Bikies have lost a High Court bid to have laws in New South Wales aimed at gun violence and gangs declared unconstitutional and invalid.
The High Court still has to make a judgement on whether tough anti-bikie laws in Queensland are valid or not.
But today the court found Section 93X of the Crime Act 1900, which makes it an offence to consort with convicted offenders, was appropriate and served a legitimate purpose to prevent crime.
Nomad bikie club members Sleiman Tajjour and Justin Hawthorne and pensioner Charlie Forster argued that anti-consorting laws, under which they were charged in 2012, infringed the right of freedom of association and communication.
However, the court ruled there was no right to freedom of association in the Australian Constitution and that the law did not breach the United Nations International Covenant on Civil and Political Rights.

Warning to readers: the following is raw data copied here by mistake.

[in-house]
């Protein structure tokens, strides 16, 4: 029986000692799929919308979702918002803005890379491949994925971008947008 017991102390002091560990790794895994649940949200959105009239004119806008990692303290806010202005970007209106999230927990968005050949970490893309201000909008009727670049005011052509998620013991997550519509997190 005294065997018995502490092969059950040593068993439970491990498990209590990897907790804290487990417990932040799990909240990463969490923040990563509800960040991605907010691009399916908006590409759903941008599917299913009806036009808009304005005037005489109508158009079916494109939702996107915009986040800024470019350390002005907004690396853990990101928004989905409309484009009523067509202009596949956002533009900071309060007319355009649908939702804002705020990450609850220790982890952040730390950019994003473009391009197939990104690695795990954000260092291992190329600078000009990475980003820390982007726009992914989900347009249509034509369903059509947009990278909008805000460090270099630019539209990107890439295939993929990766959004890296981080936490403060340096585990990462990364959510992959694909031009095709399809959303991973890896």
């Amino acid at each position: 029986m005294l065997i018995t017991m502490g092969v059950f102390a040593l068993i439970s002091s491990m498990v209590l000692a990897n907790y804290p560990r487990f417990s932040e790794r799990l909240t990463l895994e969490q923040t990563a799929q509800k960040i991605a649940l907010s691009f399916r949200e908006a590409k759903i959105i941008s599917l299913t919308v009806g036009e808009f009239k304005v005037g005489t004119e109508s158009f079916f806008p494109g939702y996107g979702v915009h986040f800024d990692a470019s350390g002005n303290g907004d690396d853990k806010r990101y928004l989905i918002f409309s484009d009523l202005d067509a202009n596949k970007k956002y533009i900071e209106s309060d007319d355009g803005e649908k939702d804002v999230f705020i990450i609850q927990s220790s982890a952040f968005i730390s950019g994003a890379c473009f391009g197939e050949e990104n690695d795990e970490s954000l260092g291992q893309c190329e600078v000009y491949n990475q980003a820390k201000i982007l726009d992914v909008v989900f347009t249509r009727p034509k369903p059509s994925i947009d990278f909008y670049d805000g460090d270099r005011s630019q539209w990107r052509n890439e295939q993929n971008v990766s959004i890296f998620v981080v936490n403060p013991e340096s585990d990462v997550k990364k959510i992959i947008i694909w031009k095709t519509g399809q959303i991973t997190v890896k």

NSW Attorney General Brad Hazzard says the anti-consorting laws give police the powers they need to disrupt and dismantle criminal organisations, including outlaw motorcycle gangs.
“It is not surprising that criminals don’t like the laws and wanted them overturned, but today’s decision in the High Court ensures they are here to stay,” he says.
The anti-consorting laws carry a maximum penalty of three years jail for people who continue to associate with convicted offenders after receiving an official warning from police.
The High Court still has to give a decision on a challenge to Queensland’s anti-bikie laws backed by 17 biker groups and the United Motorcycle Council.
The bikers argue the state’s Vicious Lawless Association Disestablishment (VLAD) laws give undue power to the Queensland Government to determine the criminality of organisations and their members.
However, the six states and territories have argued the laws are constitutional.
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